14-F Court Square. The Hero. Drama. Rated R. 20 percent discount and free popcorn for theater members. Tickets: Adults, $9.50. Students and Seniors, $8.50. Matinees before 5 p.m., $8. For more information, visit valleyarts.org
95 Chalmers Ct. Every Thursday from 6 p.m. to 8 p.m. Play old-time music, or just listen. Family friendly event. Barns bar open untill 8 p.m. For more information, visit www.barnsofrosehill.org.
315 W. Boscawen St. NEXT for WLT for KIDS series. Into the Woods Jr. Musical, adapted for youth. Shows on July 18-22 at 2:30 p.m. at 7 p.m. Tickets: $9.99. For more information, call 540-662-3331 or visit wltonline.org
10 S. Market St. Much Ado. Talkback session follows performance. Hosted by American Shakespeare Center. For more information, call 540-851-1733 or visit www.americanshakespearecenter.com
Barren Ridge Vineyards, 984 Barren Ridge Rd. Yoga and Essential Oils. Yga class and seminar. Free admission. For more information, call 540-248-3300 or visit www.barrenridgevineyards.com
336 Belle Grove Rd. Belle Grove Plantation front yard. Belle Grove in a Box. 30 minute interactive orientation for all ages about the history and settlement of the Shenandoah Valley, the Battle of Cedar Creek and the impact of the Civil War on the Valley. 17-22, 24-29 and 31 at 11:30 a.m. July 23 and 30 at 2:30 p.m. Various props from a box to visually interpret surrounding landscape features. For more information, call 540-869-3051 or visit www.nps.gov/cebe
15 N Loudoun St. Bright Box Comedy: Mike Burton and Joey Callahan. For more information, call 540-665-2878 or visit brightboxwinchester.com
Constitution Park. Groovin at the Greenway. Southern Explosion Country. Rock music. Bring a blanket or chair for your own seating. For more information, visit www.waynesboro.va.us/251/Groovin-at-the-Greenway
Ohrstrom-Bryant Theatre, 1460 University Dr. Hairspray. Runs July 20-30. For more information, call 540-665-4569 or visit su.edu
Luray Singing Tower: Northcott Dr. Carillon music. Every Tuesday, Thursday, Saturday, and Sunday at 8 p.m. through the end of August. For more information, visit www.facebook.com/LuraySingingTower
122 S. Wayne Ave. Summer Art Camps. Two one-week sessions July 17-21 and July 24-28. Clay Camp for kids ages 6-16 on July 17, 18 and 20-21. Family friendly. Reservations required. For more information, call 540-949-7662 or visit www.svacart.com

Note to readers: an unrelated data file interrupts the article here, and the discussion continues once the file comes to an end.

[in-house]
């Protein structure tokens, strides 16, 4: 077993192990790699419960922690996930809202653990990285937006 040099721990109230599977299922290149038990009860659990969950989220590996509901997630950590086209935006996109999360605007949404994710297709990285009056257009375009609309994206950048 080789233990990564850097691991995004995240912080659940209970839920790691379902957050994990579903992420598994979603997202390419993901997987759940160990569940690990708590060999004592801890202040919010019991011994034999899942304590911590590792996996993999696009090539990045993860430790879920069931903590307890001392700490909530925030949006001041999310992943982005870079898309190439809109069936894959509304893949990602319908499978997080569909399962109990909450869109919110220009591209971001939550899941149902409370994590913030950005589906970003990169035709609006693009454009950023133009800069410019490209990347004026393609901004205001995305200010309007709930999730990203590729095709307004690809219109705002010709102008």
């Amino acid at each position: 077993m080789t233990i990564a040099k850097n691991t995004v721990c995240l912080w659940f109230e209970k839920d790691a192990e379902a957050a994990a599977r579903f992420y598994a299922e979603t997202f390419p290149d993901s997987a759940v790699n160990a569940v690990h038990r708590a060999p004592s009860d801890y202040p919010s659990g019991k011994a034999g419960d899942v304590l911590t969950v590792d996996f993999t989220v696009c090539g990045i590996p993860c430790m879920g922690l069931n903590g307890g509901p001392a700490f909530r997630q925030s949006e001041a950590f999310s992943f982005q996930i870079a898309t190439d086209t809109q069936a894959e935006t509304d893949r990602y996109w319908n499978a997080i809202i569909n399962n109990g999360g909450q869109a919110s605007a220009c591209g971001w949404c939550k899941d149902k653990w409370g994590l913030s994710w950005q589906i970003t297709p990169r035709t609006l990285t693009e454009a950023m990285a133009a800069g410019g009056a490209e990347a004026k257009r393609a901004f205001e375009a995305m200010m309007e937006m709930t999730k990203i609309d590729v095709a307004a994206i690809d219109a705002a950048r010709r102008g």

ShenandoahValley.com is owned and operated by Shenandoah Valley Productions, a little “mom-and-pop” business, but one that’s located right here in the region. Our mission has long been to showcase the area’s visual beauty, unique “Valley” people and culture and, of course, some really, really rich history.
We first fell in love with Virginia in 1970, courtesy of the U.S. Navy, stationed in Norfolk. That was the year Virginia officially declared itself “for lovers.” But for us, the real love affair started in 1977, when we first visited the Shenandoah Valley on our wedding night. We moved here a year later, and well ...we are still here!
So it’s kind of a long story how we got from 1978 to this website, but here it is.
Website background photos are provided by a select group of photographers from across the region who share their own love of the Valley through the lenses of their cameras. Words alone may not really describe the place.
Our regional events listings are always up to date, and we’re not really selling anything on here. In fact, we get no outside funding, but are wholly independent. Like many of our friends and neighbors who also feel blessed to live here, free and independent, surrounded by peace and beauty.
Each month we head out to some part of this diverse region and do a feature story and travel video about it -- some cool event, piece of history or special place that makes the name "Shenandoah" so uniquely known worldwide.
So, come and set a spell, and please also consider making a donation. Either way, we’re glad you stopped by. Come on back to see us again!
Oh, and please visit our Facebook page, too.
Virginia apple country includes the mountainous region of the northern Shenandoah Valley where the majority of Virginia apple trees are grown.